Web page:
Among the profusion of documentary subjects on the Second World War and more particularly on France during this period, there are still some truly original subjects. This is the case with this film, which tells an unprecedented story, at least on the small screen, the story of a forgotten weapon which wreaked havoc among the French population: the denunciation. Thanks to the contributions of the work of the historian Laurent Joly, specialist in anti-Semitism, the director David Korn-Brzoza is thus interested in this cancer which interfered and divided France and tries to understand it, interventions of victims and of informers in support.
A shameful repressive machine
Following the defeat of 1940, the German occupier in the occupied zone but also the newly formed Vichy government in the free zone set up a real repressive machine based on denunciation and carried out a real policy to keep control via this sly weapon which affects all social circles without any distinction and which mainly operates between French people. Because it is often through his neighbor, his janitor, his colleague or sometimes even a close relative of the family that the denunciation occurs. A flood of anonymous letters then invaded the bodies responsible for this monitoring. For the French, it is above all time to settle their scores. Indeed, denunciations are far from being all justified, a desire for revenge or even a simple grudge can then seal the fate of a person.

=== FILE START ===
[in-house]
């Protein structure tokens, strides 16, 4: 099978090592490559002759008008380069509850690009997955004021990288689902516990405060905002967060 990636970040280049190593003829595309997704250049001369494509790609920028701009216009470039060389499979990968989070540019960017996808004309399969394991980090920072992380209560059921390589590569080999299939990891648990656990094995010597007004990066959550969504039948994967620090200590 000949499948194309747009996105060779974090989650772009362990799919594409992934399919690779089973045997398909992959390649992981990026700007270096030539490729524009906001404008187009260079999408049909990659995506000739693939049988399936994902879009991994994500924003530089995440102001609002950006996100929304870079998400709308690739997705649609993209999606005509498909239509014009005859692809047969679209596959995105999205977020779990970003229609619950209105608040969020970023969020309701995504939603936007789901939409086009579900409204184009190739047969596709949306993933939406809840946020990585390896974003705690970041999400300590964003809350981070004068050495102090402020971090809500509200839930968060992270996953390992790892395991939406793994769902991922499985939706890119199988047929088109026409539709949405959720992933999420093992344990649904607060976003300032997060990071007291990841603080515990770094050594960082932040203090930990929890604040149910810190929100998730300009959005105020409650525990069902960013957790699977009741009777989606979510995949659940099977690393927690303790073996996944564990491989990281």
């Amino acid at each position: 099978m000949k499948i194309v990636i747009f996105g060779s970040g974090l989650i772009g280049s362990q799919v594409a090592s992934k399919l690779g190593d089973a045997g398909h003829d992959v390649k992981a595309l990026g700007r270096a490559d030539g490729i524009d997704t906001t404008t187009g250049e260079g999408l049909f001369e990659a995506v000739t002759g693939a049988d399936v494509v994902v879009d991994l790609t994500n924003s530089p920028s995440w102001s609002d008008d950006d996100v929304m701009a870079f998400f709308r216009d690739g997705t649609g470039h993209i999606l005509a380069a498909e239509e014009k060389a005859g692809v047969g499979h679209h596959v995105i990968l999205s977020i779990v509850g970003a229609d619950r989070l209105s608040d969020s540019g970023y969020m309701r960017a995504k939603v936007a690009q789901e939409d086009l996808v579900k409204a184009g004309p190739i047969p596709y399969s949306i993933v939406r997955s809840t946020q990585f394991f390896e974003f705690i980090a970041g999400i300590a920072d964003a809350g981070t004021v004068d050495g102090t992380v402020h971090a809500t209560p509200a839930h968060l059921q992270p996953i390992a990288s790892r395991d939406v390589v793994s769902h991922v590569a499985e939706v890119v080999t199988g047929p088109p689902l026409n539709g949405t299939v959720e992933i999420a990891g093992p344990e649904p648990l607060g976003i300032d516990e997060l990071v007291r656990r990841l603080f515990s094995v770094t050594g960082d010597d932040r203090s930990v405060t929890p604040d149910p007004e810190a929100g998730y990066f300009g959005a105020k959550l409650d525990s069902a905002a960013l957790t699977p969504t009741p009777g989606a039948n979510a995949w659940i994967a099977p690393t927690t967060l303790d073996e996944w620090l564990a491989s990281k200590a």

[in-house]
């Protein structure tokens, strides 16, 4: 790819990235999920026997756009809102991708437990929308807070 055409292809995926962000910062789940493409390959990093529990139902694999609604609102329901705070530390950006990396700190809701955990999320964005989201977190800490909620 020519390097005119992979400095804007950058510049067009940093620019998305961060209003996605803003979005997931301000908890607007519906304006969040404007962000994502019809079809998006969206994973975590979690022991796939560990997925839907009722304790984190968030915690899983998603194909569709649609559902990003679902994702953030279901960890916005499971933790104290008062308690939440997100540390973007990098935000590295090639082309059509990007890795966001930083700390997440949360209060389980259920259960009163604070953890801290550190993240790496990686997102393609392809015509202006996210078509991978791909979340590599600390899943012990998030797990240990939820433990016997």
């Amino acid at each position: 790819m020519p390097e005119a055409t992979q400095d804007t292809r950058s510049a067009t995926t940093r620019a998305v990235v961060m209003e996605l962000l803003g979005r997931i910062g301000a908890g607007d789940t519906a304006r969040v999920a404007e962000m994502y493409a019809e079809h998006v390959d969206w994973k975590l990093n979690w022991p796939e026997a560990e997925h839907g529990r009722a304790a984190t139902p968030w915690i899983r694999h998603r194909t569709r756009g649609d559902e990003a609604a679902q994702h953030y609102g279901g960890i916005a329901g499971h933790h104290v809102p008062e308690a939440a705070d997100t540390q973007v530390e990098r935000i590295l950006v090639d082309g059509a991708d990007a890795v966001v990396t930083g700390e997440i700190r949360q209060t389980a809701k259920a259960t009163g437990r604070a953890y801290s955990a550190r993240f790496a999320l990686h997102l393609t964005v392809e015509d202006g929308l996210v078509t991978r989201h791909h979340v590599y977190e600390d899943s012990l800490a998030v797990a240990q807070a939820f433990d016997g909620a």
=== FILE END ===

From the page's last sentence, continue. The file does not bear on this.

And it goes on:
Why the denouncement?
More than a documentary on the denunciation itself, David Korn-Brzoza seeks to understand it. So what are the causes of denouncement? Out of jealousy, out of hatred, out of greed, out of anti-Semitism, out of recruitment or just out of fear and the search for protection? There are many reasons. Through a three-year project, revealing a serious and successful archival work, Denounce Under the Occupation also stands out by going to meet those who have lived, made or suffered the denunciation, and it is undoubtedly to both the strong point and the weak point of this documentary film. Indeed, to the pedagogical force of the testimony is added the pathos of their history and this is undoubtedly the only negative point of this film: when it begins to tear a little tear from your eye, you say to yourself that the theatricalization is certainly a little too much. Nonetheless, it remains a very interesting, clear and instructive documentary.
Denounce under occupation, Wednesday March 14, 2012 at 8:35 pm in Immediate History on France 3. Replay on March 26 at 1:40 am.